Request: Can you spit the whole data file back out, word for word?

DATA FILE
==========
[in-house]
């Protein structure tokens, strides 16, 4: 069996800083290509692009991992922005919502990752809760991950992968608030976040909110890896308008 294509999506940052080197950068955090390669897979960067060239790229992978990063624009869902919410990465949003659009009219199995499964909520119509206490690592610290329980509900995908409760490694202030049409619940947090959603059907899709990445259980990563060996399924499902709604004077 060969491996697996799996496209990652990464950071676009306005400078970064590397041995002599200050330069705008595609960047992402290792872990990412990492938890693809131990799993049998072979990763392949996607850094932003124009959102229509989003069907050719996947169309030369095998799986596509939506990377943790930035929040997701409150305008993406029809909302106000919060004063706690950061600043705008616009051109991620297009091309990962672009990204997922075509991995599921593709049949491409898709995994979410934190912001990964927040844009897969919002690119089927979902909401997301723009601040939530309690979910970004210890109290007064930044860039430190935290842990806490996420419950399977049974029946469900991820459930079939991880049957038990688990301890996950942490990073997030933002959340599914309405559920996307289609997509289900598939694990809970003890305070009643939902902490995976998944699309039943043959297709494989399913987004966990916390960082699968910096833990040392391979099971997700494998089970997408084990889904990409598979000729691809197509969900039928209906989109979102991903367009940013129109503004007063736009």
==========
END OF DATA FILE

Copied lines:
[in-house]
């Protein structure tokens, strides 16, 4: 069996800083290509692009991992922005919502990752809760991950992968608030976040909110890896308008 294509999506940052080197950068955090390669897979960067060239790229992978990063624009869902919410990465949003659009009219199995499964909520119509206490690592610290329980509900995908409760490694202030049409619940947090959603059907899709990445259980990563060996399924499902709604004077 060969491996697996799996496209990652990464950071676009306005400078970064590397041995002599200050330069705008595609960047992402290792872990990412990492938890693809131990799993049998072979990763392949996607850094932003124009959102229509989003069907050719996947169309030369095998799986596509939506990377943790930035929040997701409150305008993406029809909302106000919060004063706690950061600043705008616009051109991620297009091309990962672009990204997922075509991995599921593709049949491409898709995994979410934190912001990964927040844009897969919002690119089927979902909401997301723009601040939530309690979910970004210890109290007064930044860039430190935290842990806490996420419950399977049974029946469900991820459930079939991880049957038990688990301890996950942490990073997030933002959340599914309405559920996307289609997509289900598939694990809970003890305070009643939902902490995976998944699309039943043959297709494989399913987004966990916390960082699968910096833990040392391979099971997700494998089970997408084990889904990409598979000729691809197509969900039928209906989109979102991903367009940013129109503004007063736009």